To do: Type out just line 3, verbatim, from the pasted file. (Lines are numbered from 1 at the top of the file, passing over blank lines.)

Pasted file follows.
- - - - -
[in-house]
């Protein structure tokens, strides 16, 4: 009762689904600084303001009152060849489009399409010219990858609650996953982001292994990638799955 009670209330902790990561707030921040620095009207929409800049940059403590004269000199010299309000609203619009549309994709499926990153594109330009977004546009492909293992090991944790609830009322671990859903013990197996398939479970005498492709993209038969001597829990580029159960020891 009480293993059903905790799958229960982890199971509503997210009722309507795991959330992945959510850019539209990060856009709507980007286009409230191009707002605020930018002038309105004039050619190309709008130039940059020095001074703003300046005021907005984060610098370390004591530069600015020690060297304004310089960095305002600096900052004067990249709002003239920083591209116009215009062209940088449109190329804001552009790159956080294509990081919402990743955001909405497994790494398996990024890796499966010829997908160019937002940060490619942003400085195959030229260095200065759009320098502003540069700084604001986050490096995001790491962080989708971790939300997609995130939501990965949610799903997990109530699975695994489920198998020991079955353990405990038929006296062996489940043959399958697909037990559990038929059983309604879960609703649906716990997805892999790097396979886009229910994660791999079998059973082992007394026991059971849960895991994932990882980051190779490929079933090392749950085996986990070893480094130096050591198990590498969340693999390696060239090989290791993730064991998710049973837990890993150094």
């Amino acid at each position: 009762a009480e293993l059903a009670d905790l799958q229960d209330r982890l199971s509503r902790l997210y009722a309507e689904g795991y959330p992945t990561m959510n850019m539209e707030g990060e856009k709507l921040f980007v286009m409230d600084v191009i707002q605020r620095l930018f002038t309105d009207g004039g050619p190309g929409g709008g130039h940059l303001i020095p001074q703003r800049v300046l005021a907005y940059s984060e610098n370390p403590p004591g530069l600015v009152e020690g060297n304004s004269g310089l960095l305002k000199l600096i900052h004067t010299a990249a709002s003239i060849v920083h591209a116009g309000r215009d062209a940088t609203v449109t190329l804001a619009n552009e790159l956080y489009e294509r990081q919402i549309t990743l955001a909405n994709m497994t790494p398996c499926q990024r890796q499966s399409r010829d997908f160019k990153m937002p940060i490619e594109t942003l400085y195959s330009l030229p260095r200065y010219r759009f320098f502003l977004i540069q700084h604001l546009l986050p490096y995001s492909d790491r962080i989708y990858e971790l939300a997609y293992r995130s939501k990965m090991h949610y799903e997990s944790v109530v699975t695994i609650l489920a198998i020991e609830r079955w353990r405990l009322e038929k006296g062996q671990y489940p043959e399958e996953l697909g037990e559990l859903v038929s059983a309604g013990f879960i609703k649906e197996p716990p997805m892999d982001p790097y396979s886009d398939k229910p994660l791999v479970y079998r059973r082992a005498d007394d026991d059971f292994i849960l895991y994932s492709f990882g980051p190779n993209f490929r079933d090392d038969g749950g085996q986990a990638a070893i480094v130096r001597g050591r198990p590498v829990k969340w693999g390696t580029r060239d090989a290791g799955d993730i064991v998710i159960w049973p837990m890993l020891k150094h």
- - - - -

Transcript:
């Amino acid at each position: 009762a009480e293993l059903a009670d905790l799958q229960d209330r982890l199971s509503r902790l997210y009722a309507e689904g795991y959330p992945t990561m959510n850019m539209e707030g990060e856009k709507l921040f980007v286009m409230d600084v191009i707002q605020r620095l930018f002038t309105d009207g004039g050619p190309g929409g709008g130039h940059l303001i020095p001074q703003r800049v300046l005021a907005y940059s984060e610098n370390p403590p004591g530069l600015v009152e020690g060297n304004s004269g310089l960095l305002k000199l600096i900052h004067t010299a990249a709002s003239i060849v920083h591209a116009g309000r215009d062209a940088t609203v449109t190329l804001a619009n552009e790159l956080y489009e294509r990081q919402i549309t990743l955001a909405n994709m497994t790494p398996c499926q990024r890796q499966s399409r010829d997908f160019k990153m937002p940060i490619e594109t942003l400085y195959s330009l030229p260095r200065y010219r759009f320098f502003l977004i540069q700084h604001l546009l986050p490096y995001s492909d790491r962080i989708y990858e971790l939300a997609y293992r995130s939501k990965m090991h949610y799903e997990s944790v109530v699975t695994i609650l489920a198998i020991e609830r079955w353990r405990l009322e038929k006296g062996q671990y489940p043959e399958e996953l697909g037990e559990l859903v038929s059983a309604g013990f879960i609703k649906e197996p716990p997805m892999d982001p790097y396979s886009d398939k229910p994660l791999v479970y079998r059973r082992a005498d007394d026991d059971f292994i849960l895991y994932s492709f990882g980051p190779n993209f490929r079933d090392d038969g749950g085996q986990a990638a070893i480094v130096r001597g050591r198990p590498v829990k969340w693999g390696t580029r060239d090989a290791g799955d993730i064991v998710i159960w049973p837990m890993l020891k150094h």